To restate our initial explanation of its operation, the AddCalculatedMembers() function examines a set expression that we specify and returns its base members, along with sibling calculated members, contained within the scope of that set expression. AddCalculatedMembers() can be used for a great deal more than simple list retrieval, as we have intimated. When coupled with other functions or used within MDX scripts, among other applications, we can leverage AddCalculatedMembers() to support a wide range of analysis and reporting utility.

Let’s discuss syntax to further clarify the operation of AddCalculatedMembers().


Syntactically, in using the AddCalculatedMembers() function to return a set of members (including sibling calculated members), the set expression upon which we seek to apply the function is specified within the parentheses to the right of the AddCalculatedMembers keyword. The function takes the set expression (a valid MDX expression that returns a set) enclosed within the parentheses, and returns a set representing both the base members and the calculated members contained within the scope of the set expression.

The general syntax for the application of AddCalculatedMembers() appears in the following string:

 AddCalculatedMembers( <<Set_Expression>> )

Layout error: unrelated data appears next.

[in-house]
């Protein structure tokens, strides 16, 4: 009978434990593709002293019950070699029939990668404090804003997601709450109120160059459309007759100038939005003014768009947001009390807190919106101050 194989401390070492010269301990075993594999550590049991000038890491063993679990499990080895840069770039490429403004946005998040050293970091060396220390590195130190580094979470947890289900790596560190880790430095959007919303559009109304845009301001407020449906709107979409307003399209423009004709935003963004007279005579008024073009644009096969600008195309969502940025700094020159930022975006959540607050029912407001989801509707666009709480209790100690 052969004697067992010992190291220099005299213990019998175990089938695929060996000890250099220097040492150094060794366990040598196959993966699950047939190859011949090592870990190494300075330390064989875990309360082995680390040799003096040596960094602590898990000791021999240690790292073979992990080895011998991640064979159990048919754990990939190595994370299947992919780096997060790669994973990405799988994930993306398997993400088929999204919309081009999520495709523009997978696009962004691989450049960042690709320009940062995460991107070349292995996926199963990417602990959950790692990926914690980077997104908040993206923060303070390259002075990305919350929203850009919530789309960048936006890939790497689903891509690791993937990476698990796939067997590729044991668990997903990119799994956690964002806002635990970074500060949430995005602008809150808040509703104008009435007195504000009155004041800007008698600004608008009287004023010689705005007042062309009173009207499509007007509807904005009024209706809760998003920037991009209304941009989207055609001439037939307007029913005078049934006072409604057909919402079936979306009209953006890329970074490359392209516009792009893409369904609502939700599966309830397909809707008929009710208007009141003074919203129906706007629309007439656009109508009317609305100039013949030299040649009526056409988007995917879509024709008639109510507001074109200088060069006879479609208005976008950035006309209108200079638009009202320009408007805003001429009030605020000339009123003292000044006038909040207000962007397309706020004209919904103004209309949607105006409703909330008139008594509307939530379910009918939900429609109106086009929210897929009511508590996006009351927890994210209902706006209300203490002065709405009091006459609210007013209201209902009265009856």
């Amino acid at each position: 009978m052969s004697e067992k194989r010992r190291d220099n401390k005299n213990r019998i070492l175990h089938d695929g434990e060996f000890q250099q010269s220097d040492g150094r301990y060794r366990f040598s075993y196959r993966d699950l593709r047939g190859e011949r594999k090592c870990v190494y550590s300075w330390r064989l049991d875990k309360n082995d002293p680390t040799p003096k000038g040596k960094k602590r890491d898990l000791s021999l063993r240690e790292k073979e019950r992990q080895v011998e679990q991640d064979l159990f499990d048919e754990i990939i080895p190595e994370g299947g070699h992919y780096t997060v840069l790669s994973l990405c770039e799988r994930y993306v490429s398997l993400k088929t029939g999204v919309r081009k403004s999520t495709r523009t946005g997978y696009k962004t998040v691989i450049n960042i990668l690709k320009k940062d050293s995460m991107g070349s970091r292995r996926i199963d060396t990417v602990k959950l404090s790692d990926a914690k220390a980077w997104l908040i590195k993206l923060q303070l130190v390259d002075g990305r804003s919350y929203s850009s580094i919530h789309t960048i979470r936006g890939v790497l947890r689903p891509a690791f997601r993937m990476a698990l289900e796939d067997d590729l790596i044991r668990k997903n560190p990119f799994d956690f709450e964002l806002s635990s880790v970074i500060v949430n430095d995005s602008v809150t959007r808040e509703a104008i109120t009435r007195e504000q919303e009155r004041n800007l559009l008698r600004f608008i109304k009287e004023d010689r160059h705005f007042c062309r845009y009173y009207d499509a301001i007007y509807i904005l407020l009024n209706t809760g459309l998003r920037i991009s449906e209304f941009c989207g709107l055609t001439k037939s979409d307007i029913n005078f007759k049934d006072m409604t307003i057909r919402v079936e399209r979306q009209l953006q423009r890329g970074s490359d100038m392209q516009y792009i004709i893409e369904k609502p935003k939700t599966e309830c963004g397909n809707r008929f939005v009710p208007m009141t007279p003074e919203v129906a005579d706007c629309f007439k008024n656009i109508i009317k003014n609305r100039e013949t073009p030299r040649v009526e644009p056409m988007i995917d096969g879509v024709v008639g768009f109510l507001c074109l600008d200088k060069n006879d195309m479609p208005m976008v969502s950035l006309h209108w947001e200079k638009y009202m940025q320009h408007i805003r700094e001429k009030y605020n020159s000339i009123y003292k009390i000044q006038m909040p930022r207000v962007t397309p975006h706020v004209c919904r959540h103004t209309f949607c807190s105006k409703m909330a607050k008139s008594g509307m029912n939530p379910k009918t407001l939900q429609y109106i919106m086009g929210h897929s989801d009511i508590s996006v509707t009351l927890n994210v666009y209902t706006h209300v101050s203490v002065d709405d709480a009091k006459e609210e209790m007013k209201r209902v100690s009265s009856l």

Putting AddCalculatedMembers() to work is straightforward. When using the function to return the base, and sibling calculated, members contained within the set expression we have provided, we simply supply the required set expression within the parentheses to the right of the AddCalculatedMembers keyword. As an example, say we specify, within a query executed against the sample Adventure Works cube, a column axis containing the Clothing Product Category, with a row axis such as the following:

 ADDCALCULATEDMEMBERS({[Measures].[Internet Sales Amount]}) 
  ON AXIS (1) 

Moreover, say that we add a WHERE clause to filter the retrieved data set to Calendar Year 2004. Depending upon the calculated members we have defined within our cube (we might have added calculated members beyond those that appear in the pristine sample cube), we would expect to retrieve results similar to those depicted in Illustration 1.

Illustration 1: Example Returned Data: AddCalculatedMember() Function Employed in Query

We can see, within the dataset returned above, that, in addition to the single base measure, [Measures].[Internet Sales], contained within the set we have specified above, we also see the calculated members appear that lie within the scope of the set. We can verify that the appropriate calculated members are included by opening the Adventure Works cube within the Cube Designer, going to the Calculations tab, and examining the calculated members that appear, as partially shown in Illustration 2.

Illustration 2: Calculated Members within the Scope of Our Specified Set Expression

(Partial View)

Because all calculated members that appear within the retrieved data set share the same parent, [Measures], they are siblings of the base member, and are thus selected through our use of AddCalculatedMembers().

Because of the relative ease with which we can employ AddCalculatedMembers(), and because of the flexibility with which we can exploit it to meet various business needs (particularly those meeting metadata requirements), the function becomes a popular member of our analysis and reporting toolsets. We will practice some uses of the AddCalculatedMembers() function in the section that follows.